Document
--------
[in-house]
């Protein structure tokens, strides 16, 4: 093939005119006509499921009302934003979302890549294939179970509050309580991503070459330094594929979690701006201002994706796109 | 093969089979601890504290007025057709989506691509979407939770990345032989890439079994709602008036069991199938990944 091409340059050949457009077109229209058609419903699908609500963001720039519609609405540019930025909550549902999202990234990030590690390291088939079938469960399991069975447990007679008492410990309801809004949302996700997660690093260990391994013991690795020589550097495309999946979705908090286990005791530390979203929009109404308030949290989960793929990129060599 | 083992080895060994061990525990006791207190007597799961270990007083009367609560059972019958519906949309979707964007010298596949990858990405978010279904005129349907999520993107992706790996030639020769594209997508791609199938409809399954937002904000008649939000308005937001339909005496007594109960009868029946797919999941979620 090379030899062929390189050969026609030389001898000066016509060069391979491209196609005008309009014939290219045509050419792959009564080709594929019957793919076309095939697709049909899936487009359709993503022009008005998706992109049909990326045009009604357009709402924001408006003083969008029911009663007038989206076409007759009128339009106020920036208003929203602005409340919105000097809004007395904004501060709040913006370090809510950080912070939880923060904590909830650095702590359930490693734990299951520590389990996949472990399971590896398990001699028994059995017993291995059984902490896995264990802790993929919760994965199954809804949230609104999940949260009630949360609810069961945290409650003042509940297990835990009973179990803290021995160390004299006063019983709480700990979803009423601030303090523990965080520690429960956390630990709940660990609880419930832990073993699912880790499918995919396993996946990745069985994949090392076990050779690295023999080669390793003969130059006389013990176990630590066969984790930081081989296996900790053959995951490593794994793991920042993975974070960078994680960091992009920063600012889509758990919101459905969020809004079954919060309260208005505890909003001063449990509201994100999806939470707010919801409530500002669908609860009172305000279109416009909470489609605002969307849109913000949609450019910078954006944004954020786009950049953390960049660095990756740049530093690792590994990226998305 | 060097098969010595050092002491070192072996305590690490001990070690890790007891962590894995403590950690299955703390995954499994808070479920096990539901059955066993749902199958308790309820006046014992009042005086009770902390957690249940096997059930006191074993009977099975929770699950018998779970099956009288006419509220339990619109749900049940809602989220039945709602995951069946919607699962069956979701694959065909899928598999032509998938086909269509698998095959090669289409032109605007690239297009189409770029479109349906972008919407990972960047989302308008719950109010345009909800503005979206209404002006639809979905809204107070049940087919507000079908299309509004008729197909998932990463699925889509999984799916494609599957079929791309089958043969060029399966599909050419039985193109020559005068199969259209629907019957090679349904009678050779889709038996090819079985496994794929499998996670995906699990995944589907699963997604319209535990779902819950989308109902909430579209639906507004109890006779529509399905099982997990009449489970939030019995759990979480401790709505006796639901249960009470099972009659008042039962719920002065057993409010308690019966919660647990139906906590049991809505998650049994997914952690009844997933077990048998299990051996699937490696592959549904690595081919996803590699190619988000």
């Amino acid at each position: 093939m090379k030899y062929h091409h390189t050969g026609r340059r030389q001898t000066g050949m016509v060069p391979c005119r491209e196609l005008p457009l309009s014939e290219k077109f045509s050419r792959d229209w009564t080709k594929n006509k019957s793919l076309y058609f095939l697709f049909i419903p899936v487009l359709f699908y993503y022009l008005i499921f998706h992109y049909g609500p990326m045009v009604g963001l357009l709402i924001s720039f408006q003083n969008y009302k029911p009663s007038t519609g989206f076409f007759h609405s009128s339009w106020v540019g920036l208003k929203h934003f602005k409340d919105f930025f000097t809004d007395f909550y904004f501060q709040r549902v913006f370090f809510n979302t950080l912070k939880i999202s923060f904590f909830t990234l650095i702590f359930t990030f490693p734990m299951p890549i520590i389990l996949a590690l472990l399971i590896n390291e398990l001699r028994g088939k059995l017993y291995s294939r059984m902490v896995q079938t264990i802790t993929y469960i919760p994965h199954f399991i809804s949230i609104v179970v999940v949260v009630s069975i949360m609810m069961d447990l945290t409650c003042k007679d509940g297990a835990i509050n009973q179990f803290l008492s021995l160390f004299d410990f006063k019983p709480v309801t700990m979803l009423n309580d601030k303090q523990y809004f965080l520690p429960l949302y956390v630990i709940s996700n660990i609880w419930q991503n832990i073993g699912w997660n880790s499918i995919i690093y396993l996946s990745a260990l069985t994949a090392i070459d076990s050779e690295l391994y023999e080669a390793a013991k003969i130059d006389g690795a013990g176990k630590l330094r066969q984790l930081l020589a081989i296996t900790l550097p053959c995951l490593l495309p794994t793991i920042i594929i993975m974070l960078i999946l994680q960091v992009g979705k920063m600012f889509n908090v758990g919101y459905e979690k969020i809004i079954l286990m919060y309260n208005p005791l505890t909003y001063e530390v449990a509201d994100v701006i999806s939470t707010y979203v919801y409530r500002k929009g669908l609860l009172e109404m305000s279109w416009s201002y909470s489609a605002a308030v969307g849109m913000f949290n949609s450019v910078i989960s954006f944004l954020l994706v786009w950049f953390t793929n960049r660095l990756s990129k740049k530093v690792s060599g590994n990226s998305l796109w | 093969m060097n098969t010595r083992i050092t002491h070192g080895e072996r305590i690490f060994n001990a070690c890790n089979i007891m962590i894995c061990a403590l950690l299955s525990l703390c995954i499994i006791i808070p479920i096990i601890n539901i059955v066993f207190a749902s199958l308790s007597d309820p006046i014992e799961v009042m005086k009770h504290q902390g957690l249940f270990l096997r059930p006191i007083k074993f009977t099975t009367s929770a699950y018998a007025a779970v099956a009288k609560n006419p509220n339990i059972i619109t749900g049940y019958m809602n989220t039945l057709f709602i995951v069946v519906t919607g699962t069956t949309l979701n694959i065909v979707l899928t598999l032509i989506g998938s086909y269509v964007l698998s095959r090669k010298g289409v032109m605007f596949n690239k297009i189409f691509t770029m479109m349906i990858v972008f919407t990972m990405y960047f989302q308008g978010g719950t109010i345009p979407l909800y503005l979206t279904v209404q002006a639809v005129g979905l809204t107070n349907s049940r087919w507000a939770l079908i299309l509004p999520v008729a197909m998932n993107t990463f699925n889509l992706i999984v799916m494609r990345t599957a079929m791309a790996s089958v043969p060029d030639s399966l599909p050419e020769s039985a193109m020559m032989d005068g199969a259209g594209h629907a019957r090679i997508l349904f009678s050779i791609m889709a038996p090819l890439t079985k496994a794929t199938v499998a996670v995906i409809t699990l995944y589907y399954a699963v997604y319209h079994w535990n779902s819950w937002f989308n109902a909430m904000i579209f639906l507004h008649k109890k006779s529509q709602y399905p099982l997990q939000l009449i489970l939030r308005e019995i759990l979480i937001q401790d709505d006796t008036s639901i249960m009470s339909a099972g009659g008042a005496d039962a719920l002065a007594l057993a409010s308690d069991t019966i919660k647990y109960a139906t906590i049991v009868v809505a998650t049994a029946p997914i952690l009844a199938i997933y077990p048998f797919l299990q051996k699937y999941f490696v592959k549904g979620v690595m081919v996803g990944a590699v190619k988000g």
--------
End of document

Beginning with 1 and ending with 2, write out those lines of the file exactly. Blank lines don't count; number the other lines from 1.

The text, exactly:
[in-house]
């Protein structure tokens, strides 16, 4: 093939005119006509499921009302934003979302890549294939179970509050309580991503070459330094594929979690701006201002994706796109 | 093969089979601890504290007025057709989506691509979407939770990345032989890439079994709602008036069991199938990944 091409340059050949457009077109229209058609419903699908609500963001720039519609609405540019930025909550549902999202990234990030590690390291088939079938469960399991069975447990007679008492410990309801809004949302996700997660690093260990391994013991690795020589550097495309999946979705908090286990005791530390979203929009109404308030949290989960793929990129060599 | 083992080895060994061990525990006791207190007597799961270990007083009367609560059972019958519906949309979707964007010298596949990858990405978010279904005129349907999520993107992706790996030639020769594209997508791609199938409809399954937002904000008649939000308005937001339909005496007594109960009868029946797919999941979620 090379030899062929390189050969026609030389001898000066016509060069391979491209196609005008309009014939290219045509050419792959009564080709594929019957793919076309095939697709049909899936487009359709993503022009008005998706992109049909990326045009009604357009709402924001408006003083969008029911009663007038989206076409007759009128339009106020920036208003929203602005409340919105000097809004007395904004501060709040913006370090809510950080912070939880923060904590909830650095702590359930490693734990299951520590389990996949472990399971590896398990001699028994059995017993291995059984902490896995264990802790993929919760994965199954809804949230609104999940949260009630949360609810069961945290409650003042509940297990835990009973179990803290021995160390004299006063019983709480700990979803009423601030303090523990965080520690429960956390630990709940660990609880419930832990073993699912880790499918995919396993996946990745069985994949090392076990050779690295023999080669390793003969130059006389013990176990630590066969984790930081081989296996900790053959995951490593794994793991920042993975974070960078994680960091992009920063600012889509758990919101459905969020809004079954919060309260208005505890909003001063449990509201994100999806939470707010919801409530500002669908609860009172305000279109416009909470489609605002969307849109913000949609450019910078954006944004954020786009950049953390960049660095990756740049530093690792590994990226998305 | 060097098969010595050092002491070192072996305590690490001990070690890790007891962590894995403590950690299955703390995954499994808070479920096990539901059955066993749902199958308790309820006046014992009042005086009770902390957690249940096997059930006191074993009977099975929770699950018998779970099956009288006419509220339990619109749900049940809602989220039945709602995951069946919607699962069956979701694959065909899928598999032509998938086909269509698998095959090669289409032109605007690239297009189409770029479109349906972008919407990972960047989302308008719950109010345009909800503005979206209404002006639809979905809204107070049940087919507000079908299309509004008729197909998932990463699925889509999984799916494609599957079929791309089958043969060029399966599909050419039985193109020559005068199969259209629907019957090679349904009678050779889709038996090819079985496994794929499998996670995906699990995944589907699963997604319209535990779902819950989308109902909430579209639906507004109890006779529509399905099982997990009449489970939030019995759990979480401790709505006796639901249960009470099972009659008042039962719920002065057993409010308690019966919660647990139906906590049991809505998650049994997914952690009844997933077990048998299990051996699937490696592959549904690595081919996803590699190619988000």